Coorg is one of the smallest districts of Karnataka in size but is
among the most beautiful. It is often called the Kashmir of Karnataka for it's cool weather and natural beauty. This small
district if home to 260,000 people and is as well known for its coffee and tea estates, as for its brave people. The whole of coorg, barring a few places is covered
with dense forest. The total area of the reserved forest in Coorg is 830 square kilometers. There are many open glades (bane)
full of beautiful grass and varied forests.Around Somwarpet in the north of coorg, the hills are rounded off with slopping
glades and clumps of forest trees, Towards east the country assumes the character of the Mysore plateau, with solitary hills
scattered here and there. In Beppunad and Kadiyatnad, which lies in the direction of Virajpet, the taluk headquarters, the
country is open, and the woods are neither high nor dense. The eastern frontier, between the Kaveri and the Lakshmana Thirtha,
presents the picture of an almost uninterrupted jungle, deciduous in character.
Interiors and external views of Grand View estate Bunglow
|Traditional Kodava Bride and groom
Kodava girls' at their traditional best
Distance from Madikeri (in Kms.)
The capital of Coorg formerly called Mercara.It
used to have a sizable Kodava population upto the early 70's, but now has more outsiders who have settled here.
Famous for being the largest producer of honey in
south east Asia, though most come here for the Padi Igutappa temple.
With a dome in the middle of a square lake and minarets at each
corner, this is a mix of Keralite, Gothic and Islamic architectural styles. Built in 1820 by King Lingarajendra &situated
in the heart of Madikeri .
Bhagamandala & Telecauvery
the convergence of the rivers Cauvery, the underground Sujyothi and the Kanike, the Bhangandeshwara temple here has a distinct
Kerala touch. Because of the three rivers, it is also called Triveni Sangama.The source of this long river, which passes through
two states, is on the top of the hill called Brahmagiri. It is 1535 metres above sea level. Steps lead up to the Brahmagiri
peak, from where a panoramic view of Kodagu meets the visitor.
Nagarhole National Park
Though the name literally means Snake River in Kannada, there aren’t
too many snakes around. Created from a former raja’s hunting grounds, Nagarahole is one of the best game sanctuaries
in South India, providing a natural living conditions to several wild animals like elephants, tigers, panthers, rhinos and
wild elephants, but one is more likely to see smaller game like gaur, deer, wild dogs and langur.
This is more a hike than a holiday (there
are people like us out there who take these differences very seriously). You could begin from behind the Rameshwarna temple,
and relax at a refreshing pond halfway up the falls. if you are an enthusiastic trekker and dont mind
the leeches, a trip to the top is well worth it as one can sight neighbouring Kerala on a clear day.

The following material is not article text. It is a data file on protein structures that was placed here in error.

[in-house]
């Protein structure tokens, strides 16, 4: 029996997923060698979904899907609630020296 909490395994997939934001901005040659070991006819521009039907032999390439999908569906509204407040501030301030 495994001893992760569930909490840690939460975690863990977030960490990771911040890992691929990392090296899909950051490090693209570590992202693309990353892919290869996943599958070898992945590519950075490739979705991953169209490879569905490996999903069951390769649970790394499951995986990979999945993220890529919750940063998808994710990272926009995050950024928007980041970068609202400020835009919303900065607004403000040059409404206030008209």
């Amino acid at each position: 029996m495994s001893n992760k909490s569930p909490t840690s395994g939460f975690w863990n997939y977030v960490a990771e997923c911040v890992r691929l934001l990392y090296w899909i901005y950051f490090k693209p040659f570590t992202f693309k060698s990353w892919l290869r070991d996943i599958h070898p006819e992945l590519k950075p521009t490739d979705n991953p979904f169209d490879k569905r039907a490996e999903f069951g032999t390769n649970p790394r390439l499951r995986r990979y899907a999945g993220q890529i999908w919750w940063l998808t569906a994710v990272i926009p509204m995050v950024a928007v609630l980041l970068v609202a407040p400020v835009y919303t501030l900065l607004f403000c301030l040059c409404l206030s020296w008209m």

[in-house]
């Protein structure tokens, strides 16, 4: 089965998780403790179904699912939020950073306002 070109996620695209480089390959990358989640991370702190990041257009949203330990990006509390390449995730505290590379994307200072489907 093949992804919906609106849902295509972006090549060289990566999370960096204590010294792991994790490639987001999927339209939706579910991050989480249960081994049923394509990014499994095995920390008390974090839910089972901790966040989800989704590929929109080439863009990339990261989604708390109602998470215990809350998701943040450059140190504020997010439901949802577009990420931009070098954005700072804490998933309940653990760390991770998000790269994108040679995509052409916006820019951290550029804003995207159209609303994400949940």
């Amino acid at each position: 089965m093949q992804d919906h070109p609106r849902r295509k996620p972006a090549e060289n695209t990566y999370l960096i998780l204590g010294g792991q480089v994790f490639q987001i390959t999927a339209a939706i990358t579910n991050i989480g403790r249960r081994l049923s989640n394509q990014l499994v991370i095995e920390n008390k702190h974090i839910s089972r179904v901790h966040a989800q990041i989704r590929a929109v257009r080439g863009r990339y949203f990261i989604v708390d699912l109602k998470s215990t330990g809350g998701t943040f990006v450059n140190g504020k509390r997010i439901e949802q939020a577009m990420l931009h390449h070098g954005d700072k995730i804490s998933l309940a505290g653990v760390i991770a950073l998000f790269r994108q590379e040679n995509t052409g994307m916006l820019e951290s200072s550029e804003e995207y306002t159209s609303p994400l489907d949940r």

Just 7 kilometers from Madikeri town are the Abbi Falls, as remarkable
and striking a sight as you would see anywhere.
Dubare -A famous picnic spot on the banks of the Cauvery close to Kushalnagar & Sidapur.Close
to Dubare is the fishing camp near Valnur where licensed fishing for Masheers are allowed though the catch has to be cast
back into the river after weighing the same.
Siddalingeshwara Betta(Hills) also called Gadhige
Situated as one drives into the Kodagu border towards Sidapur & consisting of lofty hills of breath taking
splendour & a temple, said to have been built as a tribute to the ouster of Tipu's troops from Coorg.However getting
there requires the assistance of the forest dept or the natives of the place as wild elephants roam the forests below.
Situated eight Kilometers from Virajpet ,also consists of the temples of Bhadrakali and Ishwara.Other important
places to see in Coorg are the Barapole falls which is close to Bittangala and about 16 kms from Virajpet.Bellur
near Hudikeri is also a famous place as it contains ancient sculptures and could be of interest to archaeologists and students
Important towns in Coorg besides Madikeri are Virajpet, Gonikoppa , Sidapur, Suntikoppa and Somawarpet.Kushalnagar
on the borders of Coorg is home to many Tibetian settlers and one can purchase Tibetian artefacts and visit the Tibetian
colony and monastery.It also contains the famous Harangi dam and "Nisargadhama" which is an island on the river Cauvery.It
is well laid out with a deer park and has become a famous picnic spot.
See more information below:-
People of Coorg
Perhaps the earliest settlers in Coorg were the forest and hill tribes like the Kudiya,Yervas and the Kurubas, but the
Kodavas who came later and whose origin is shrouded in mystery ,had the greatest impact on the land.Many of pure Kodava ancestery
are usually tall and fair with sharp features.Their customs and culture too are different from amongst people not
only in South India , but perhaps even in the entire Indian sub continent.They are mainly non vegetarian and their customs
are devoid of any Brahminacal influence as can be seen in the rest of India.